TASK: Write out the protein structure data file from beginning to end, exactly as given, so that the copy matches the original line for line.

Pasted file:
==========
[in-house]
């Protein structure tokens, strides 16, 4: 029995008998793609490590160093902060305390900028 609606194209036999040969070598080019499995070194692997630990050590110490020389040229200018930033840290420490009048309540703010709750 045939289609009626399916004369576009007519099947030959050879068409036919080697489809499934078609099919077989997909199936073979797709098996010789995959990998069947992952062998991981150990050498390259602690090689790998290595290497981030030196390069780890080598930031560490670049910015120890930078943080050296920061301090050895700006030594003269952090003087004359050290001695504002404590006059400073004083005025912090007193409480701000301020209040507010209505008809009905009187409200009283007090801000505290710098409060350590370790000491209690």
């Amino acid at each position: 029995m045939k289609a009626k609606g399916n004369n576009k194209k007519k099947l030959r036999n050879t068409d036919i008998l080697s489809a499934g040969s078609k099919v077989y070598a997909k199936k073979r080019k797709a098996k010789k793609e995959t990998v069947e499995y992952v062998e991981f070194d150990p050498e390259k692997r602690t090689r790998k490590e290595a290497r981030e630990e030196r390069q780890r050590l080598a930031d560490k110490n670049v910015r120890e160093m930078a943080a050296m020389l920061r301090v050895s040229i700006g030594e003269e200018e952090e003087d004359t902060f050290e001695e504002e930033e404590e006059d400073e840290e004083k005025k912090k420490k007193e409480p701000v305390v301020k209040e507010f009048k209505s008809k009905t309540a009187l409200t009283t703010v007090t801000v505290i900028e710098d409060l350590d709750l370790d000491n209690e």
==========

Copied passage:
[in-house]
């Protein structure tokens, strides 16, 4: 029995008998793609490590160093902060305390900028 609606194209036999040969070598080019499995070194692997630990050590110490020389040229200018930033840290420490009048309540703010709750 045939289609009626399916004369576009007519099947030959050879068409036919080697489809499934078609099919077989997909199936073979797709098996010789995959990998069947992952062998991981150990050498390259602690090689790998290595290497981030030196390069780890080598930031560490670049910015120890930078943080050296920061301090050895700006030594003269952090003087004359050290001695504002404590006059400073004083005025912090007193409480701000301020209040507010209505008809009905009187409200009283007090801000505290710098409060350590370790000491209690």
């Amino acid at each position: 029995m045939k289609a009626k609606g399916n004369n576009k194209k007519k099947l030959r036999n050879t068409d036919i008998l080697s489809a499934g040969s078609k099919v077989y070598a997909k199936k073979r080019k797709a098996k010789k793609e995959t990998v069947e499995y992952v062998e991981f070194d150990p050498e390259k692997r602690t090689r790998k490590e290595a290497r981030e630990e030196r390069q780890r050590l080598a930031d560490k110490n670049v910015r120890e160093m930078a943080a050296m020389l920061r301090v050895s040229i700006g030594e003269e200018e952090e003087d004359t902060f050290e001695e504002e930033e404590e006059d400073e840290e004083k005025k912090k420490k007193e409480p701000v305390v301020k209040e507010f009048k209505s008809k009905t309540a009187l409200t009283t703010v007090t801000v505290i900028e710098d409060l350590d709750l370790d000491n209690e």